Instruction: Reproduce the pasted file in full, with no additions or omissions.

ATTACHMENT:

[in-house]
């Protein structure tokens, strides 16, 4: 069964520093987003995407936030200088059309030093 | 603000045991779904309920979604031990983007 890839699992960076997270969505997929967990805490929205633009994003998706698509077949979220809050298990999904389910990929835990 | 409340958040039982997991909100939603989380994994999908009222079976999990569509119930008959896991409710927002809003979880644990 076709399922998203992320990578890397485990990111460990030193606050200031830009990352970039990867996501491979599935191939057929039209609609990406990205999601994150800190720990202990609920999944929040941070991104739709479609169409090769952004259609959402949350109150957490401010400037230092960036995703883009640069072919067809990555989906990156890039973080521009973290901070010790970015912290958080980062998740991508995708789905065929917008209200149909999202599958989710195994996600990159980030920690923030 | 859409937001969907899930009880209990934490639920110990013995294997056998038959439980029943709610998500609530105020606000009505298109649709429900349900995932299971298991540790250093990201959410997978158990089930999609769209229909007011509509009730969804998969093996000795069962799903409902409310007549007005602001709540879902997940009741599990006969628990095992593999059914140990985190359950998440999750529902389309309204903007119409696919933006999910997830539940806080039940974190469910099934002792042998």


[in-house]
């Protein structure tokens, strides 16, 4: 069964520093987003995407936030200088059309030093 | 603000045991779904309920979604031990983007 890839699992960076997270969505997929967990805490929205633009994003998706698509077949979220809050298990999904389910990929835990 | 409340958040039982997991909100939603989380994994999908009222079976999990569509119930008959896991409710927002809003979880644990 076709399922998203992320990578890397485990990111460990030193606050200031830009990352970039990867996501491979599935191939057929039209609609990406990205999601994150800190720990202990609920999944929040941070991104739709479609169409090769952004259609959402949350109150957490401010400037230092960036995703883009640069072919067809990555989906990156890039973080521009973290901070010790970015912290958080980062998740991508995708789905065929917008209200149909999202599958989710195994996600990159980030920690923030 | 859409937001969907899930009880209990934490639920110990013995294997056998038959439980029943709610998500609530105020606000009505298109649709429900349900995932299971298991540790250093990201959410997978158990089930999609769209229909007011509509009730969804998969093996000795069962799903409902409310007549007005602001709540879902997940009741599990006969628990095992593999059914140990985190359950998440999750529902389309309204903007119409696919933006999910997830539940806080039940974190469910099934002792042998």